Illinois Appellate Court Analyzes Retailer’s Use Of Credit History In Employment Decision
Posted: October 13, 2016
On September 27, the Illinois First District Appellate Court found a nationwide retailer’s use of credit history information in a hiring decision violated Illinois’ credit discrimination law titled, “Employee Credit Privacy Act.”
Illinois “Employee Credit Privacy Act”
For background purposes, the “Employee Credit Privacy Act” took effect on January 1, 2011 and prohibits employers1 from failing or refusing to hire or otherwise discriminate against an individual based on credit history information. Further, employers may not inquire into or obtain an individual’s credit report. With that said, employers may obtain credit history if it is “an established bona fide occupational requirement of a particular position or a particular group” of employees. For a bona fide occupational requirement to exist, one of the following must be true:
- State or federal law requires bonding or other security covering an individual holding the position.
- The duties of the position include custody of or unsupervised access to cash or marketable assets valued at $2,500 or more.
- The duties of the position include signatory power over business assets of $100 or more per transaction.
- The position is a managerial position which involves setting the direction or control of the business.
- The position involves access to personal or confidential information, financial information, trade secrets, or State or national security information.
- The position meets criteria in administrative rules, if any, that the U.S. Department of Labor or the Illinois Department of Labor has promulgated to establish the circumstances in which a credit history is a bona fide occupational requirement.
- The employee’s or applicant’s credit history is otherwise required by or exempt under federal or State law.
Case History & Court Findings
The case in question addresses the retailer’s hiring practices, particularly the use of credit history information for certain positions. After the plaintiff applied for an entry-level position, she was interviewed and offered a position contingent on the successful completion of a background check which included a credit check. Based on the results of the credit check, the retailer revoked her offer prompting the plaintiff to sue.
The retailer claimed conducting the credit check complied with the Act as the position gave the employee access to personal and confidential customer information. For example, one of the sales associates’ duties was to encourage customers to open store credit cards. The credit card applications included sensitive personal information such as date of birth, Social Security Numbers and driver’s license information. Further, the associates allegedly had custody of cash valued at $2500 or more based on merchandise cost and sales. The trial court agreed the retailer correctly relied on the exemption that specifically deals with access to personal or confidential customer information and granted summary judgment.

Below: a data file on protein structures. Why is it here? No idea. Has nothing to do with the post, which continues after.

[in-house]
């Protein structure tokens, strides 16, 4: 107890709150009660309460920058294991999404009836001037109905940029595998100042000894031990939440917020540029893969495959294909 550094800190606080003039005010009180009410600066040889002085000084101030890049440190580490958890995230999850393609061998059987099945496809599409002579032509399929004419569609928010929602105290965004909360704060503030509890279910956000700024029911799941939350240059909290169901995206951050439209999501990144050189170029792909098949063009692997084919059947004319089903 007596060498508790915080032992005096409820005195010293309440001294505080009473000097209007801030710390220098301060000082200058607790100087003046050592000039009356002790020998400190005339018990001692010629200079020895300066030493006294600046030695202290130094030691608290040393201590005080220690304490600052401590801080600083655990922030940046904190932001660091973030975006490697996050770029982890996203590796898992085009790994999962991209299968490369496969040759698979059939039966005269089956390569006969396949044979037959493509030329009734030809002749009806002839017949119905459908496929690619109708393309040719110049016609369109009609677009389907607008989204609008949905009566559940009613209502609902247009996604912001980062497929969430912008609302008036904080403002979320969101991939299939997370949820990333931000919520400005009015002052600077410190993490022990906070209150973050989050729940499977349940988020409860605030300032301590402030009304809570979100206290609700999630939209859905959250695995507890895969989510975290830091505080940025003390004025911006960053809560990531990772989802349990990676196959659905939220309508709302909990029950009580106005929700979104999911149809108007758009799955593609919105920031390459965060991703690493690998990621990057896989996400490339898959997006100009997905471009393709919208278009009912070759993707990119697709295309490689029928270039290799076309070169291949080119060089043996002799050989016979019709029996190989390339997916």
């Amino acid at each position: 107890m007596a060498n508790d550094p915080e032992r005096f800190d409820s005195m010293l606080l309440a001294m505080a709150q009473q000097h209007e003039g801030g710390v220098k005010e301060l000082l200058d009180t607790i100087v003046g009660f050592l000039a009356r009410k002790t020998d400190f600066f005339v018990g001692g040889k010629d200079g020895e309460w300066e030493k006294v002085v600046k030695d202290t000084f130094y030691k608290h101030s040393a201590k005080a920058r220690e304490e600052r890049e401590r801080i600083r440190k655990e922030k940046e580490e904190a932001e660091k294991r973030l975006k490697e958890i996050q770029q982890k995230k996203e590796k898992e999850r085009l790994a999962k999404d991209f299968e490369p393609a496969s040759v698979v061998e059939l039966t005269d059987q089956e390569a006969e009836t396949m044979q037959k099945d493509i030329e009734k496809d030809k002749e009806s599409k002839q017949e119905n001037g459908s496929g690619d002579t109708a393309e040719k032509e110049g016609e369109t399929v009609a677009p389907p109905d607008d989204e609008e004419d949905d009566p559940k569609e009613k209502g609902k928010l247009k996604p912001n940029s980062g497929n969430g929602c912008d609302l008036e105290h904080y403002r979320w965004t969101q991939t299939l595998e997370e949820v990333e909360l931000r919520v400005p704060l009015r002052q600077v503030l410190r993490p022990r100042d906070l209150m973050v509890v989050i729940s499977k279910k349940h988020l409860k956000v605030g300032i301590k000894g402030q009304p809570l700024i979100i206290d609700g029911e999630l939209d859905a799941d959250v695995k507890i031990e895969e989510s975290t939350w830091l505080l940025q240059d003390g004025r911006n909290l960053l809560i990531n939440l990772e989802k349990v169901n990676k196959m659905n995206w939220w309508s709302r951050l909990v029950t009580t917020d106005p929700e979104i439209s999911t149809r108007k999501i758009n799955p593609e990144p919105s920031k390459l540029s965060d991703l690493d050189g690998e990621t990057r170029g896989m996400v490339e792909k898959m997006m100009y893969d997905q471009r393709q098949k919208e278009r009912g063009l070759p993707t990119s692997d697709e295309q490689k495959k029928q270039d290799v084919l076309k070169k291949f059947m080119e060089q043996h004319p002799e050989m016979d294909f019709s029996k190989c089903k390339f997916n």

Upon appeal, the Appellate Court analyzed the word “access” in order to determine if the exemption was properly applied. In considering a proper definition, the Appellate Court turned to the Senate floor discussion of the legislation in 2010. During this discussion, one senator replied to a question stating there was no legislative intent for the “personal or confidential” exemption to apply to the use of cash registers or handling of credit cards. After considering this dialogue, the Appellate Court found no distinction between being handed a credit card and receiving a credit card application.
Additionally, the Appellate Court determined that simply acting as a conduit for the application – obtaining it and providing it to the cash office – was insufficient to meet an acceptable definition of “access”. The Appellate Court noted that to find otherwise would offer a broad interpretation of the exemption that the legislature did not intend. Accordingly, the Appellate Court held the retailer did not maintain its burden of proof that an exemption applied to the plaintiff. The case was reversed and remanded back to the lower court for further proceedings.
Employers conducting credit checks in Illinois should review this case in consultation with qualified legal counsel to determine if they are truly meeting the exemptions and legislative intent of the Act.
1 Under the Act, the definition of “employer” does not include: any bank holding company, financial holding company, bank, savings bank, savings and loan association, credit union or trust company; any company authorized to engage in any kind of insurance or surety business pursuant to the Illinois Insurance Code; any state law enforcement or investigative unit; any state or local government agency that otherwise requires use of credit history; or any entity that is defined as a debt collector.